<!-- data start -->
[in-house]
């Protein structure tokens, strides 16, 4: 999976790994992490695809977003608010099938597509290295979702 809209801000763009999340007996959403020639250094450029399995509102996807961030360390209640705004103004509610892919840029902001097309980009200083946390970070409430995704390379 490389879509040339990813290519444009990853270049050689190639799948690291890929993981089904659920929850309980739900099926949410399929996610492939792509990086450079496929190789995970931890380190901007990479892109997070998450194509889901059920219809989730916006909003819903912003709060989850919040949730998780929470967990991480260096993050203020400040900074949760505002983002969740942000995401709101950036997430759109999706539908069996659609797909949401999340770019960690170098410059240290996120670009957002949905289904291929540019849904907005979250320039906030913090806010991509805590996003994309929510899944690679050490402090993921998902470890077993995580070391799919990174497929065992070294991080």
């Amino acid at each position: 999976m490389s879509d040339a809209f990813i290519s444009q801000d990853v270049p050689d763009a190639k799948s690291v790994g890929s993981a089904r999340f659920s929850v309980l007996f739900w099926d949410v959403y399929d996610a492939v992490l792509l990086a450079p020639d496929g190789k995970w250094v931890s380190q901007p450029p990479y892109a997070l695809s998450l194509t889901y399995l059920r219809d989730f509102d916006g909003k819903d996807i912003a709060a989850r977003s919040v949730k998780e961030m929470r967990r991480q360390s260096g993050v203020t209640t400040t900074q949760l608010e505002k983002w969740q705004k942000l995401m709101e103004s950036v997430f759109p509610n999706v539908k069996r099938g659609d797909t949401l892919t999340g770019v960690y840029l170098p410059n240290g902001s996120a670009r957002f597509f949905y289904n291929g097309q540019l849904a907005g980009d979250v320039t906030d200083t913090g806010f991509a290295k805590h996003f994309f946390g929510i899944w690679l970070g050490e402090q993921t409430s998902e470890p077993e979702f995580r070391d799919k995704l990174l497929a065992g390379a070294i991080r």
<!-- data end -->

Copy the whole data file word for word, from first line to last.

[in-house]
């Protein structure tokens, strides 16, 4: 999976790994992490695809977003608010099938597509290295979702 809209801000763009999340007996959403020639250094450029399995509102996807961030360390209640705004103004509610892919840029902001097309980009200083946390970070409430995704390379 490389879509040339990813290519444009990853270049050689190639799948690291890929993981089904659920929850309980739900099926949410399929996610492939792509990086450079496929190789995970931890380190901007990479892109997070998450194509889901059920219809989730916006909003819903912003709060989850919040949730998780929470967990991480260096993050203020400040900074949760505002983002969740942000995401709101950036997430759109999706539908069996659609797909949401999340770019960690170098410059240290996120670009957002949905289904291929540019849904907005979250320039906030913090806010991509805590996003994309929510899944690679050490402090993921998902470890077993995580070391799919990174497929065992070294991080």
């Amino acid at each position: 999976m490389s879509d040339a809209f990813i290519s444009q801000d990853v270049p050689d763009a190639k799948s690291v790994g890929s993981a089904r999340f659920s929850v309980l007996f739900w099926d949410v959403y399929d996610a492939v992490l792509l990086a450079p020639d496929g190789k995970w250094v931890s380190q901007p450029p990479y892109a997070l695809s998450l194509t889901y399995l059920r219809d989730f509102d916006g909003k819903d996807i912003a709060a989850r977003s919040v949730k998780e961030m929470r967990r991480q360390s260096g993050v203020t209640t400040t900074q949760l608010e505002k983002w969740q705004k942000l995401m709101e103004s950036v997430f759109p509610n999706v539908k069996r099938g659609d797909t949401l892919t999340g770019v960690y840029l170098p410059n240290g902001s996120a670009r957002f597509f949905y289904n291929g097309q540019l849904a907005g980009d979250v320039t906030d200083t913090g806010f991509a290295k805590h996003f994309f946390g929510i899944w690679l970070g050490e402090q993921t409430s998902e470890p077993e979702f995580r070391d799919k995704l990174l497929a065992g390379a070294i991080r």